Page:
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Retired Colonel

Retired Colonel
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  • A Bear Market Has 2 Phases [View article]
    Hi Reel,

    You’re correct that a common definition of “mean” is “average;” if that's what you meant; putting it very simply - the total divided by the sum of the parts. But that word has at least eight different definitions.

    In any case, the oldest and original was not what we would call an “average.” It also means “equally far from two extremes.” That definition is derived from the old French "meien," a variant of moiien “mid,” from the Late Latin medianus, meaning "of the middle.”

    So as the market, index, or stock varies either well above where it should be, as it appears to be now, or well below that point, as it apparently was in 2009 for example, it will experience pressures to return to its "rightful position" based upon all of the technical forces, world events, conditions and investor bias of the day. This morning's action may be just one example of this pressure and movement.

    And "revision," can, of course, mean: "to return to its previous state or position."

    So please excuse my being so academic in a forum such as this, but I hope this helps you.
    Aug 20, 2015. 09:42 PM | 1 Like Like |Link to Comment
  • A Bear Market Has 2 Phases [View article]
    Mellon and Run, you both probably define what the mean should be every time you make, or don't make, a move in the market. It's simply where a stock, index or mutual fund should be based on judgement, including fundamentals among all other considerations. If the price is too high, most people either sell or don't buy; if the price is too low, they buy or hold.

    Oh, by the way, this AM the S&P is reverting to where it should be at the moment in the minds of the the majority of investors. Hang on and fasten your seat belts.

    You folks are over-thinking this. Think about it, or, on second thought, maybe you shouldn't.
    Aug 20, 2015. 01:35 PM | 12 Likes Like |Link to Comment
  • A Bear Market Has 2 Phases [View article]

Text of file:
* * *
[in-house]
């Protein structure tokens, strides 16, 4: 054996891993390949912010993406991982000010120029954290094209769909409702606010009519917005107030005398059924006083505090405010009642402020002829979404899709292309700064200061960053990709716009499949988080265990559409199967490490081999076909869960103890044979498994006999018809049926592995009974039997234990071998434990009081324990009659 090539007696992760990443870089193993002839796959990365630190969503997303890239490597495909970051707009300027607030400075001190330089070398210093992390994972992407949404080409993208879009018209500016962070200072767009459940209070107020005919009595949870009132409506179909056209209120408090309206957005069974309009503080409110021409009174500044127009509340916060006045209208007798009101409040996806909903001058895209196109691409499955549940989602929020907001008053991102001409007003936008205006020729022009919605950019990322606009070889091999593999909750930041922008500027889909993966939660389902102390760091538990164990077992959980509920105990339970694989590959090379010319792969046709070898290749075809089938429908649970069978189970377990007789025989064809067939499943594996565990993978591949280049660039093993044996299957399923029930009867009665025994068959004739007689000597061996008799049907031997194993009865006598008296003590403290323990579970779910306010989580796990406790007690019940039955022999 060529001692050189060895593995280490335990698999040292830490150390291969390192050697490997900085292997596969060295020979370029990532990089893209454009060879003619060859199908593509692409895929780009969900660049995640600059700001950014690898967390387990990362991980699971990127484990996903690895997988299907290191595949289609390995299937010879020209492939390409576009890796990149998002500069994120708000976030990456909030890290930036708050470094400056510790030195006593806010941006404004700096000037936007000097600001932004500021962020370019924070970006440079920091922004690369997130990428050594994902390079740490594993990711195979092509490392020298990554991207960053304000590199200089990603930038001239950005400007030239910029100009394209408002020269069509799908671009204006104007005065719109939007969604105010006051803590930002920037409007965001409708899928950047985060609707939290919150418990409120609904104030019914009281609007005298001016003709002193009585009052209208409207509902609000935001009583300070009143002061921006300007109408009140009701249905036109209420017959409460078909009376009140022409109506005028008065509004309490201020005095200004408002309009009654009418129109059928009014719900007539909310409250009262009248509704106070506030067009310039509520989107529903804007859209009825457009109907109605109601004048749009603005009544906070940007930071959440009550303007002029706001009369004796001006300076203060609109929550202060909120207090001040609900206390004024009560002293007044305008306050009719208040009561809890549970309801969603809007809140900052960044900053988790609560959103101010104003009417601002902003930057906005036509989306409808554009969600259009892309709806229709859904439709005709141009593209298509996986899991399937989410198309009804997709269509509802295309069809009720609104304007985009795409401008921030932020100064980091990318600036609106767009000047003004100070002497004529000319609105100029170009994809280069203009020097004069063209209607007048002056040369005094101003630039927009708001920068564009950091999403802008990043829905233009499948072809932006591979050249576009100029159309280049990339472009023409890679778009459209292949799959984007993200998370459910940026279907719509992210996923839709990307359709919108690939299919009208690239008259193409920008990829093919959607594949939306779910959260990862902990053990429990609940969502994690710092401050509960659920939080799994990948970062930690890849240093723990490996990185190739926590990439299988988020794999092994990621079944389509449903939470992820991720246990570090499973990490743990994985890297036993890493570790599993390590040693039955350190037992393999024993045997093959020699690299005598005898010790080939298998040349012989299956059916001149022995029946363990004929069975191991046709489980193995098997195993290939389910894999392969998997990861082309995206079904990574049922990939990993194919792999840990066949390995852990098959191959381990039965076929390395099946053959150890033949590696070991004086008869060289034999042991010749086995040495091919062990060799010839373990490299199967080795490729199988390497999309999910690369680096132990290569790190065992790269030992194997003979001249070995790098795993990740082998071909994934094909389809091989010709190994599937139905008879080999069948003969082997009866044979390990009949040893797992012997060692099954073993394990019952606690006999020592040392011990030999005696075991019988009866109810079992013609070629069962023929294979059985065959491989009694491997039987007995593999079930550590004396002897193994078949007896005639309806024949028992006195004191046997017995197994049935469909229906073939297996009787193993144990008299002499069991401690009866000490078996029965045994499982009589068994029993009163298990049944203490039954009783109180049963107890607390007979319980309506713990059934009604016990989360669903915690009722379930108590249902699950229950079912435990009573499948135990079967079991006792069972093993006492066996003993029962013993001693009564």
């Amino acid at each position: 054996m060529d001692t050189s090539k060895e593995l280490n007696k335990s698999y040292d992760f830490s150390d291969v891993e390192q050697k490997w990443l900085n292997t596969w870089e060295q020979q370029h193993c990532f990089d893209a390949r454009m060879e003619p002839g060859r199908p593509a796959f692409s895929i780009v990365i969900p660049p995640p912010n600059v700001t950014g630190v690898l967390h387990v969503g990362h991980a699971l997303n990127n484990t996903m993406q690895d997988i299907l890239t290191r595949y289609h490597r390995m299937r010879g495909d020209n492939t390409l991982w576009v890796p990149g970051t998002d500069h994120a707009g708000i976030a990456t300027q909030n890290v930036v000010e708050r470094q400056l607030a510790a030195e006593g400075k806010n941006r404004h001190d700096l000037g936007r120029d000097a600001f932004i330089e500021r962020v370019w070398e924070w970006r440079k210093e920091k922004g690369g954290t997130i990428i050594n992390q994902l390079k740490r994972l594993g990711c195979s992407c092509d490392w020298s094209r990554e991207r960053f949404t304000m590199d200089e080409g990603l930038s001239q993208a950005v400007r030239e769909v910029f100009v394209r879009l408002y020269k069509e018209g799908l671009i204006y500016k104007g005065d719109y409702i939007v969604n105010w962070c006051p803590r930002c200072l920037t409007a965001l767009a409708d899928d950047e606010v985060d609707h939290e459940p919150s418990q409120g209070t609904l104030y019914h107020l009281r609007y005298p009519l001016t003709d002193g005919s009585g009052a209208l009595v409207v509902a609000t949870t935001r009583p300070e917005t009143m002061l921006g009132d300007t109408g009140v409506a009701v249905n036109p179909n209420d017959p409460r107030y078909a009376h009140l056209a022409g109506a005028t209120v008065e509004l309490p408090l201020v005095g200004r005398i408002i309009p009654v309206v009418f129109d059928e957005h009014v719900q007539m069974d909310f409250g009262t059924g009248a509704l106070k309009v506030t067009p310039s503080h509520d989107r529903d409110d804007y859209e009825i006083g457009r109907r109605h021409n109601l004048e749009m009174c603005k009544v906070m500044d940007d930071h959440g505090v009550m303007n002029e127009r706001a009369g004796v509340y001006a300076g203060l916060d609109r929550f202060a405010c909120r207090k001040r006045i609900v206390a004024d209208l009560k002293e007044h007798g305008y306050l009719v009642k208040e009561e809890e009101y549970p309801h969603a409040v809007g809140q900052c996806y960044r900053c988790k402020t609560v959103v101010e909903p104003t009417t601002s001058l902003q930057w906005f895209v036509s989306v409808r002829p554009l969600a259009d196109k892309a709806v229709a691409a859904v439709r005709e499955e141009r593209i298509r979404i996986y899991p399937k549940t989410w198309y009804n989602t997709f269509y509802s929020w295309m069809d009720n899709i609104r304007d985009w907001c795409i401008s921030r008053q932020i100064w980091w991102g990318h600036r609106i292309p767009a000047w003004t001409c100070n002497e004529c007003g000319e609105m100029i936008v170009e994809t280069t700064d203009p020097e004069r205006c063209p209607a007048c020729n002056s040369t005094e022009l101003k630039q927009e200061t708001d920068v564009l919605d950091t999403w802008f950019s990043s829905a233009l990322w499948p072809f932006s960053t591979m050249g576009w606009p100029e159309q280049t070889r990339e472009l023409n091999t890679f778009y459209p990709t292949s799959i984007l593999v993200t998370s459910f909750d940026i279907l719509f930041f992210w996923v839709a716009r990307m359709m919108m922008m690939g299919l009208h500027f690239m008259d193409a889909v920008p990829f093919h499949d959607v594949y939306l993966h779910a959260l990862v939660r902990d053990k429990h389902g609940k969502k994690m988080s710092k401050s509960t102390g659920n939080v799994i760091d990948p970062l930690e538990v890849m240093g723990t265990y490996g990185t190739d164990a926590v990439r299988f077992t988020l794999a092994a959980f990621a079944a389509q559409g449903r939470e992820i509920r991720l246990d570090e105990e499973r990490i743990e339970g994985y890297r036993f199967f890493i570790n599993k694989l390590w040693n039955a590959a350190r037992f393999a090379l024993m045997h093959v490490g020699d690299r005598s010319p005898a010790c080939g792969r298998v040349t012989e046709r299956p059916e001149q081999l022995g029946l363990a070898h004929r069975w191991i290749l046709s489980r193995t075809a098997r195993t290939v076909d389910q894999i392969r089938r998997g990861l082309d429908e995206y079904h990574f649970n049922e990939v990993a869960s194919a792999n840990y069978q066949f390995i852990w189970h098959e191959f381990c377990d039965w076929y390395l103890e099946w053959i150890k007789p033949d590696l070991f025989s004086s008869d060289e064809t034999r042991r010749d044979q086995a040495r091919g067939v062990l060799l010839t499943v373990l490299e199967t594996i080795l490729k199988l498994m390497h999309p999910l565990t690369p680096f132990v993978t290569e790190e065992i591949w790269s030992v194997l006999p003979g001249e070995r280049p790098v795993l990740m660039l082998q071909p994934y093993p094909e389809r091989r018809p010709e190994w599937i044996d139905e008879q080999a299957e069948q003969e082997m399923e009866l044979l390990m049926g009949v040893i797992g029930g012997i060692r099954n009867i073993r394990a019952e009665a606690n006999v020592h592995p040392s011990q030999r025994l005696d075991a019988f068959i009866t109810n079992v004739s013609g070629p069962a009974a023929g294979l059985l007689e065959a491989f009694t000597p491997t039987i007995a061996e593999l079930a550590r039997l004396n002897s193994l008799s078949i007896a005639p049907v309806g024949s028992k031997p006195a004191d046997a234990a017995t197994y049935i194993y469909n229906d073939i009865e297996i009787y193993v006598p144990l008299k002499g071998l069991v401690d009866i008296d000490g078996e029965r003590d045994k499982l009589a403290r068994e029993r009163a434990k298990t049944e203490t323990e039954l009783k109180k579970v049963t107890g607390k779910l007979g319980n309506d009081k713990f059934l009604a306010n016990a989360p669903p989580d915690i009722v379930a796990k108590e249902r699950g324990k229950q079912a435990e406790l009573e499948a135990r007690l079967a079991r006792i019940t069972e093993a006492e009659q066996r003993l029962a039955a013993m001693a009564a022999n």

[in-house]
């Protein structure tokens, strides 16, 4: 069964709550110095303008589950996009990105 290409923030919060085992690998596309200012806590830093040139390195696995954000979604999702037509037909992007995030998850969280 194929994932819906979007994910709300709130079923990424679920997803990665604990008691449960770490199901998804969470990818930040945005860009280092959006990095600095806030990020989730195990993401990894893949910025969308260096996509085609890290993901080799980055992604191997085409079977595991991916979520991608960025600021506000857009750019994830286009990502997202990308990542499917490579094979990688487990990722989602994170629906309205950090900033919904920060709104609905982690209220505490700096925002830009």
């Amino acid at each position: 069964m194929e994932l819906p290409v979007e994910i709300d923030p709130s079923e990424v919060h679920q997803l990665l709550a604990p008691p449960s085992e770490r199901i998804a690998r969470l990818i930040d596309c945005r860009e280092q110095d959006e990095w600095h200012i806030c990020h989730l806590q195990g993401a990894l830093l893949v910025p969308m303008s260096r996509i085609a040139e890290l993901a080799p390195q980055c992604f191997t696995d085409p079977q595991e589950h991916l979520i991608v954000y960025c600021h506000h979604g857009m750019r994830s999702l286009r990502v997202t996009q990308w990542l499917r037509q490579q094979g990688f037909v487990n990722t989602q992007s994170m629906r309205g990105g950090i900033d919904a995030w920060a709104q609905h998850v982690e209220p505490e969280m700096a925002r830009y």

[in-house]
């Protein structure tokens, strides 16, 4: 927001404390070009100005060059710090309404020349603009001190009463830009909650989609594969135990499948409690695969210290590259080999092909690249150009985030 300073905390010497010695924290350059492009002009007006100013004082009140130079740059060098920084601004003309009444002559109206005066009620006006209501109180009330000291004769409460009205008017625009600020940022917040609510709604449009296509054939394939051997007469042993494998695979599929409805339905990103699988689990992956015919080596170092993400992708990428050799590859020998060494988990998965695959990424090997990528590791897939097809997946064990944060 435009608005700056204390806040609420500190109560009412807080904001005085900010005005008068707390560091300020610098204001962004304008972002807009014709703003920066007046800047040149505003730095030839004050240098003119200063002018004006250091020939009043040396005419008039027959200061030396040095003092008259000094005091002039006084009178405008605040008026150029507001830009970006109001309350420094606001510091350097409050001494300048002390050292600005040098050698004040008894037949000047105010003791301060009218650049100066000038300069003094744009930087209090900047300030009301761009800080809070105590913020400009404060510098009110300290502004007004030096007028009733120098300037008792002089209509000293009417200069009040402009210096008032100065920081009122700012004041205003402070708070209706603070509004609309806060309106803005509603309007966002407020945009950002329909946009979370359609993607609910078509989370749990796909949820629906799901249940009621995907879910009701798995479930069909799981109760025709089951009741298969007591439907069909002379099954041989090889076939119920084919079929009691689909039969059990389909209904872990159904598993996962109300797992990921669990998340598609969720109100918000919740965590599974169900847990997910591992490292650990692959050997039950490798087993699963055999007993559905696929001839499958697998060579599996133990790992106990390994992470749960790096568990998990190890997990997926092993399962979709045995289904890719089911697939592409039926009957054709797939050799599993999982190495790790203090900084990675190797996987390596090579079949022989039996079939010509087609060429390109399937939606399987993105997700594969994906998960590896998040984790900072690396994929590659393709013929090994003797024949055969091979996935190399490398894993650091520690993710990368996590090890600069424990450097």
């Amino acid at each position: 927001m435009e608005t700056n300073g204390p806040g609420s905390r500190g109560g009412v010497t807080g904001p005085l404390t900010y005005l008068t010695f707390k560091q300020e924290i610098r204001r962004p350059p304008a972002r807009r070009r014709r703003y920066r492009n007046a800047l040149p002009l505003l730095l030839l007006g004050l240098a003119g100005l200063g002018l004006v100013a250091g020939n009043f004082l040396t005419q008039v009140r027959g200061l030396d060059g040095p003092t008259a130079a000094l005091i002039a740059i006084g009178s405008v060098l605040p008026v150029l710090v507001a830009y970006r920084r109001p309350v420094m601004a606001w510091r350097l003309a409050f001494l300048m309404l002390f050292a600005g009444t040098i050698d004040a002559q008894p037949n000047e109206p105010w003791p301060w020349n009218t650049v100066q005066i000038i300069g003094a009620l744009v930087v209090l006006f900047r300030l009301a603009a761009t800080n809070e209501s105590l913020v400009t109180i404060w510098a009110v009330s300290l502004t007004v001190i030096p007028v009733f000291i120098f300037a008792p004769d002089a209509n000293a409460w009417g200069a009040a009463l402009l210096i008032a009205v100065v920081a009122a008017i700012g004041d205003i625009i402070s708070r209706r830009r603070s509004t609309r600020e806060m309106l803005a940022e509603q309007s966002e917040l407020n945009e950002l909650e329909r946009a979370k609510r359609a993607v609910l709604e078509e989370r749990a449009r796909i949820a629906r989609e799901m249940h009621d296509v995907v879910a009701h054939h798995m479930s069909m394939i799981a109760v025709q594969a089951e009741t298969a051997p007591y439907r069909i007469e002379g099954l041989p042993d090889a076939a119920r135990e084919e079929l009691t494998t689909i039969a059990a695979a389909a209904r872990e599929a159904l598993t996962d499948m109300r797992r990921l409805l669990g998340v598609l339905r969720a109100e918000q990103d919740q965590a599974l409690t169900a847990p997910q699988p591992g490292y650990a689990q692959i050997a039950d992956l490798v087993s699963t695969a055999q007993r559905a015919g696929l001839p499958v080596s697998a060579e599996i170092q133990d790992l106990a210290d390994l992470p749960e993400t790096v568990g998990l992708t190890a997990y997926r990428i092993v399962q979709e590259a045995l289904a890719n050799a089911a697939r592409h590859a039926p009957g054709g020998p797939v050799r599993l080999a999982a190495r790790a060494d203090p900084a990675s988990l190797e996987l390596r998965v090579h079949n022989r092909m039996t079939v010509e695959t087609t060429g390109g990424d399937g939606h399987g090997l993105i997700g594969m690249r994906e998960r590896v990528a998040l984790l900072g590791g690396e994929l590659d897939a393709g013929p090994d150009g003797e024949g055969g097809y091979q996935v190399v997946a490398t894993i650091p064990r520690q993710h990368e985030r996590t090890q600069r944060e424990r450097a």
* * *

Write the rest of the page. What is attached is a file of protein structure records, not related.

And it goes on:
Reel, on the other hand, and until further notice, everyone is entitled to their opinion. And that includes each of us, even in the 21st century.
    Aug 20, 2015. 10:46 AM | 19 Likes Like |Link to Comment
  • A Bear Market Has 2 Phases [View article]
    Good article, Eric, and very timely. There are only three certainties in life: death, taxes and reversion to the mean. We're about to see the third, and it will, for some, feel very much like the first two.
    Aug 20, 2015. 08:49 AM | 22 Likes Like |Link to Comment
  • Yet Another Bearish Sign For Gold: Venezuela [View article]
    Let's put this into prospective, assuming, for purposes of argument, that the author is perfectly correct. How much bullion does Venezuela own versus the world total, and what China and India seem to regularly trade?
    Aug 17, 2015. 09:12 AM | 2 Likes Like |Link to Comment
  • Canaccord Genuity's Joe Mazumdar Tells Gold Investors To Go Underground To Survive [View article]
    Thank you.
    Aug 14, 2015. 08:37 AM | 1 Like Like |Link to Comment
  • Canaccord Genuity's Joe Mazumdar Tells Gold Investors To Go Underground To Survive [View article]
    Where's Pretium Resources (PVG) in all of this?
    Aug 12, 2015. 09:07 AM | Likes Like |Link to Comment
  • Weighing The Week Ahead: Will Soft Economic Data Confirm The Commodity Price Story? [View article]
    "Earnings continued to beat (reduced) expectations." I'm shocked, shocked to see that earnings beat expectations yet again.

    Rick (Humphrey Bogart): "How can you close me up? On what grounds?"
    Captain Renault (Claude Rains): "I'm shocked, shocked to find that gambling is going on in here!"
    [A croupier hands Renault a pile of money.]
    Croupier: “Your winnings, Sir.”

    Casablanca, 1942.

    Some things just never change.
    Aug 2, 2015. 10:36 AM | 7 Likes Like |Link to Comment
  • Making Sense Of The China Stock Roller Coaster [View article]
    TMD, to clarify my thought:

    Given a zillion consumers + a people who are, by their nature, hard workers and savers, are fast learners, especially about technology, and are now learning all about investing + an economy growing three times faster than ours (I know, it might not be at 7% this year) + a government, although way over-controlling, is at least now allowing a market system + a gateway to the world through both Shanghai and Hong Kong = a very big and fast train moving our way.

    On the other hand, everybody is entitled to at least one opinion on most things.
    Jul 31, 2015. 10:00 AM | Likes Like |Link to Comment